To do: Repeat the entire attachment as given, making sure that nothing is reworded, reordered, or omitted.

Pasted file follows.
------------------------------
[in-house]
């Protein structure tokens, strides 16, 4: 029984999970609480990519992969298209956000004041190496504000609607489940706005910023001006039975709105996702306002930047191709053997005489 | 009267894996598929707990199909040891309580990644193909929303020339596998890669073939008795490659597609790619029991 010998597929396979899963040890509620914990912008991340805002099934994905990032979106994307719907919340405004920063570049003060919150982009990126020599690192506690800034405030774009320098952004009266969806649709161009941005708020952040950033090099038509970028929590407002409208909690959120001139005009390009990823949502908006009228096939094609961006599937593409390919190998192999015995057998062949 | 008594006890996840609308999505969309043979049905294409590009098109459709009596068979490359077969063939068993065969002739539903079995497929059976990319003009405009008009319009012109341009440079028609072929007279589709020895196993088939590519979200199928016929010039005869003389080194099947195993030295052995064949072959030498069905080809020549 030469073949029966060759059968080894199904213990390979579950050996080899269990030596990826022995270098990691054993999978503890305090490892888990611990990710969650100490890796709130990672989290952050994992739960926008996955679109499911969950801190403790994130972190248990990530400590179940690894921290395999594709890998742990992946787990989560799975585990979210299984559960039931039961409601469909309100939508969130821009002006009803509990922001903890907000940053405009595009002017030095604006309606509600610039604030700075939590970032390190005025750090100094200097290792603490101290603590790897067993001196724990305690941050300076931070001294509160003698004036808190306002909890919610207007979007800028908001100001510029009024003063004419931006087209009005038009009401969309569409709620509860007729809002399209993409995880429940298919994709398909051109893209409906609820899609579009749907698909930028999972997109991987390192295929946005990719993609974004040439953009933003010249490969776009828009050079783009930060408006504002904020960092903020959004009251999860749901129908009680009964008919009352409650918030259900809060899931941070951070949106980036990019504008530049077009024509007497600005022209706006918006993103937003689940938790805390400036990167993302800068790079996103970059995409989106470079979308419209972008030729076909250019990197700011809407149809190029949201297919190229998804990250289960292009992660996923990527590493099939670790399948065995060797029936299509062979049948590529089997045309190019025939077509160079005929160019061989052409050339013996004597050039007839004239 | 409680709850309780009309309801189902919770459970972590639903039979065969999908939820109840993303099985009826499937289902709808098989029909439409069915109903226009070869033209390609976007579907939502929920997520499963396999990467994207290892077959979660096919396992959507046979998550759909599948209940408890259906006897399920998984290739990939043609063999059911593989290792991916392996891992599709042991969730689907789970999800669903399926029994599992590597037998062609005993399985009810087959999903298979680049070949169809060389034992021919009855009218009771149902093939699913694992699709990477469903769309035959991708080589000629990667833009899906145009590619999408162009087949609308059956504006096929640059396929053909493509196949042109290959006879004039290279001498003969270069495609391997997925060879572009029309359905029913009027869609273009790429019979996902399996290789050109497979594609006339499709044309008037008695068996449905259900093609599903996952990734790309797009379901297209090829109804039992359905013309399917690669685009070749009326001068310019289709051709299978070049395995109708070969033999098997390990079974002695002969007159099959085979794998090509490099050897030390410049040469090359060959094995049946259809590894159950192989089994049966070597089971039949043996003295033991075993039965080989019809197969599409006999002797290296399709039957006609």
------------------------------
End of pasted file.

[in-house]
């Protein structure tokens, strides 16, 4: 029984999970609480990519992969298209956000004041190496504000609607489940706005910023001006039975709105996702306002930047191709053997005489 | 009267894996598929707990199909040891309580990644193909929303020339596998890669073939008795490659597609790619029991 010998597929396979899963040890509620914990912008991340805002099934994905990032979106994307719907919340405004920063570049003060919150982009990126020599690192506690800034405030774009320098952004009266969806649709161009941005708020952040950033090099038509970028929590407002409208909690959120001139005009390009990823949502908006009228096939094609961006599937593409390919190998192999015995057998062949 | 008594006890996840609308999505969309043979049905294409590009098109459709009596068979490359077969063939068993065969002739539903079995497929059976990319003009405009008009319009012109341009440079028609072929007279589709020895196993088939590519979200199928016929010039005869003389080194099947195993030295052995064949072959030498069905080809020549 030469073949029966060759059968080894199904213990390979579950050996080899269990030596990826022995270098990691054993999978503890305090490892888990611990990710969650100490890796709130990672989290952050994992739960926008996955679109499911969950801190403790994130972190248990990530400590179940690894921290395999594709890998742990992946787990989560799975585990979210299984559960039931039961409601469909309100939508969130821009002006009803509990922001903890907000940053405009595009002017030095604006309606509600610039604030700075939590970032390190005025750090100094200097290792603490101290603590790897067993001196724990305690941050300076931070001294509160003698004036808190306002909890919610207007979007800028908001100001510029009024003063004419931006087209009005038009009401969309569409709620509860007729809002399209993409995880429940298919994709398909051109893209409906609820899609579009749907698909930028999972997109991987390192295929946005990719993609974004040439953009933003010249490969776009828009050079783009930060408006504002904020960092903020959004009251999860749901129908009680009964008919009352409650918030259900809060899931941070951070949106980036990019504008530049077009024509007497600005022209706006918006993103937003689940938790805390400036990167993302800068790079996103970059995409989106470079979308419209972008030729076909250019990197700011809407149809190029949201297919190229998804990250289960292009992660996923990527590493099939670790399948065995060797029936299509062979049948590529089997045309190019025939077509160079005929160019061989052409050339013996004597050039007839004239 | 409680709850309780009309309801189902919770459970972590639903039979065969999908939820109840993303099985009826499937289902709808098989029909439409069915109903226009070869033209390609976007579907939502929920997520499963396999990467994207290892077959979660096919396992959507046979998550759909599948209940408890259906006897399920998984290739990939043609063999059911593989290792991916392996891992599709042991969730689907789970999800669903399926029994599992590597037998062609005993399985009810087959999903298979680049070949169809060389034992021919009855009218009771149902093939699913694992699709990477469903769309035959991708080589000629990667833009899906145009590619999408162009087949609308059956504006096929640059396929053909493509196949042109290959006879004039290279001498003969270069495609391997997925060879572009029309359905029913009027869609273009790429019979996902399996290789050109497979594609006339499709044309008037008695068996449905259900093609599903996952990734790309797009379901297209090829109804039992359905013309399917690669685009070749009326001068310019289709051709299978070049395995109708070969033999098997390990079974002695002969007159099959085979794998090509490099050897030390410049040469090359060959094995049946259809590894159950192989089994049966070597089971039949043996003295033991075993039965080989019809197969599409006999002797290296399709039957006609």